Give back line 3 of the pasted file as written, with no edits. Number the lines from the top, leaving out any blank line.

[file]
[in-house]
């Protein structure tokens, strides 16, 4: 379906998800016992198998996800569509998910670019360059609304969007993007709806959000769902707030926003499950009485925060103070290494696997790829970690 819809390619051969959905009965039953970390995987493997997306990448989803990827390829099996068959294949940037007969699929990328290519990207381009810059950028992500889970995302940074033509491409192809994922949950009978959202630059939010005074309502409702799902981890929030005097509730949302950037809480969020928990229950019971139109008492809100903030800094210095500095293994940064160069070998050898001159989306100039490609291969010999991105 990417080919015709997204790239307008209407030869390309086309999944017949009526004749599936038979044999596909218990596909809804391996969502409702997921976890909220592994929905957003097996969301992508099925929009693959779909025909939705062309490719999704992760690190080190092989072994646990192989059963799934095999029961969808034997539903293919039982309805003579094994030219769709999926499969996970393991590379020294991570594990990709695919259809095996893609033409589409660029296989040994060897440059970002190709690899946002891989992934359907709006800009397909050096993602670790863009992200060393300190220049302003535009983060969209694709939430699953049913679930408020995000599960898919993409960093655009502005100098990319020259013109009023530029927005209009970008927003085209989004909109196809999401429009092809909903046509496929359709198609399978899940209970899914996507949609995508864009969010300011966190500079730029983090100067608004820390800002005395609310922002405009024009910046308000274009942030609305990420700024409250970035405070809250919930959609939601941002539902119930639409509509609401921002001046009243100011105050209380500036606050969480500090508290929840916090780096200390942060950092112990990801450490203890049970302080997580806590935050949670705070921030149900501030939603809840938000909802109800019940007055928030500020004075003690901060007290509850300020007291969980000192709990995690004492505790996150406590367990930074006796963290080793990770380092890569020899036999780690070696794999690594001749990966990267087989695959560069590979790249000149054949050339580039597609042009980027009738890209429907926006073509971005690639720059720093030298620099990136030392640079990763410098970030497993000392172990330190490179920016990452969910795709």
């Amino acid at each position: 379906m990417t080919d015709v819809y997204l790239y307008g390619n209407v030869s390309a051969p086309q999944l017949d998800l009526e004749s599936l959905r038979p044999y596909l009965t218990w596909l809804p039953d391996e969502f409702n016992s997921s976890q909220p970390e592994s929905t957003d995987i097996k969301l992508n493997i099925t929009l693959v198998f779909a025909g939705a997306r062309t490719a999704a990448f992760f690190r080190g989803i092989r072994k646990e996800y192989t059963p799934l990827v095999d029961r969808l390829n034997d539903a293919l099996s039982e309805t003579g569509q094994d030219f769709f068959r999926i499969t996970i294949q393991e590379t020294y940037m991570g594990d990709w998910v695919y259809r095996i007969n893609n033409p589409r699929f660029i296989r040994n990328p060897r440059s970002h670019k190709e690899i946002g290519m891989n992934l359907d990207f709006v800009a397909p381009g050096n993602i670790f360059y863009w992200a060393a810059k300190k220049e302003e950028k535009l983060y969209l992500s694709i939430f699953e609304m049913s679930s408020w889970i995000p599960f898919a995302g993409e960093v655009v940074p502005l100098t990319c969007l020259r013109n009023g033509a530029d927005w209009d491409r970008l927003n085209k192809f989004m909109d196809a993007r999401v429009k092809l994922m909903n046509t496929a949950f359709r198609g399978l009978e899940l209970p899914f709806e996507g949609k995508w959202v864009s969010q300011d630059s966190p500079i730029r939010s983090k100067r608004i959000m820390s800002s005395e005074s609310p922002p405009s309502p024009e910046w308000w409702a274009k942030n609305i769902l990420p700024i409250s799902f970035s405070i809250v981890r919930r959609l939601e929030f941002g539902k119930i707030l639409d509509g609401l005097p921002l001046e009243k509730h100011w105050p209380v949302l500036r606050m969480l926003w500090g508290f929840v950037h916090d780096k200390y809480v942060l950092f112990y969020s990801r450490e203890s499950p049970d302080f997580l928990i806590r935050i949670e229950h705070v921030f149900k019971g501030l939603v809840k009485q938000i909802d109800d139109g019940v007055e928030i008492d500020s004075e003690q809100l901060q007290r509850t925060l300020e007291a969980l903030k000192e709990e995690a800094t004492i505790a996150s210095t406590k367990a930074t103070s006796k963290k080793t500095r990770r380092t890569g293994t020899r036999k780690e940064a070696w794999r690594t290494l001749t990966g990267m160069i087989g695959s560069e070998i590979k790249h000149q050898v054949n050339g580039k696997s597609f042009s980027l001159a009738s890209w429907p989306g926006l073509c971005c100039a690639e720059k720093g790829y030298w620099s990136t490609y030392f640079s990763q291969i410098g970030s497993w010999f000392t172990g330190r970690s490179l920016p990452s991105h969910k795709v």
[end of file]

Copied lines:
């Amino acid at each position: 379906m990417t080919d015709v819809y997204l790239y307008g390619n209407v030869s390309a051969p086309q999944l017949d998800l009526e004749s599936l959905r038979p044999y596909l009965t218990w596909l809804p039953d391996e969502f409702n016992s997921s976890q909220p970390e592994s929905t957003d995987i097996k969301l992508n493997i099925t929009l693959v198998f779909a025909g939705a997306r062309t490719a999704a990448f992760f690190r080190g989803i092989r072994k646990e996800y192989t059963p799934l990827v095999d029961r969808l390829n034997d539903a293919l099996s039982e309805t003579g569509q094994d030219f769709f068959r999926i499969t996970i294949q393991e590379t020294y940037m991570g594990d990709w998910v695919y259809r095996i007969n893609n033409p589409r699929f660029i296989r040994n990328p060897r440059s970002h670019k190709e690899i946002g290519m891989n992934l359907d990207f709006v800009a397909p381009g050096n993602i670790f360059y863009w992200a060393a810059k300190k220049e302003e950028k535009l983060y969209l992500s694709i939430f699953e609304m049913s679930s408020w889970i995000p599960f898919a995302g993409e960093v655009v940074p502005l100098t990319c969007l020259r013109n009023g033509a530029d927005w209009d491409r970008l927003n085209k192809f989004m909109d196809a993007r999401v429009k092809l994922m909903n046509t496929a949950f359709r198609g399978l009978e899940l209970p899914f709806e996507g949609k995508w959202v864009s969010q300011d630059s966190p500079i730029r939010s983090k100067r608004i959000m820390s800002s005395e005074s609310p922002p405009s309502p024009e910046w308000w409702a274009k942030n609305i769902l990420p700024i409250s799902f970035s405070i809250v981890r919930r959609l939601e929030f941002g539902k119930i707030l639409d509509g609401l005097p921002l001046e009243k509730h100011w105050p209380v949302l500036r606050m969480l926003w500090g508290f929840v950037h916090d780096k200390y809480v942060l950092f112990y969020s990801r450490e203890s499950p049970d302080f997580l928990i806590r935050i949670e229950h705070v921030f149900k019971g501030l939603v809840k009485q938000i909802d109800d139109g019940v007055e928030i008492d500020s004075e003690q809100l901060q007290r509850t925060l300020e007291a969980l903030k000192e709990e995690a800094t004492i505790a996150s210095t406590k367990a930074t103070s006796k963290k080793t500095r990770r380092t890569g293994t020899r036999k780690e940064a070696w794999r690594t290494l001749t990966g990267m160069i087989g695959s560069e070998i590979k790249h000149q050898v054949n050339g580039k696997s597609f042009s980027l001159a009738s890209w429907p989306g926006l073509c971005c100039a690639e720059k720093g790829y030298w620099s990136t490609y030392f640079s990763q291969i410098g970030s497993w010999f000392t172990g330190r970690s490179l920016p990452s991105h969910k795709v």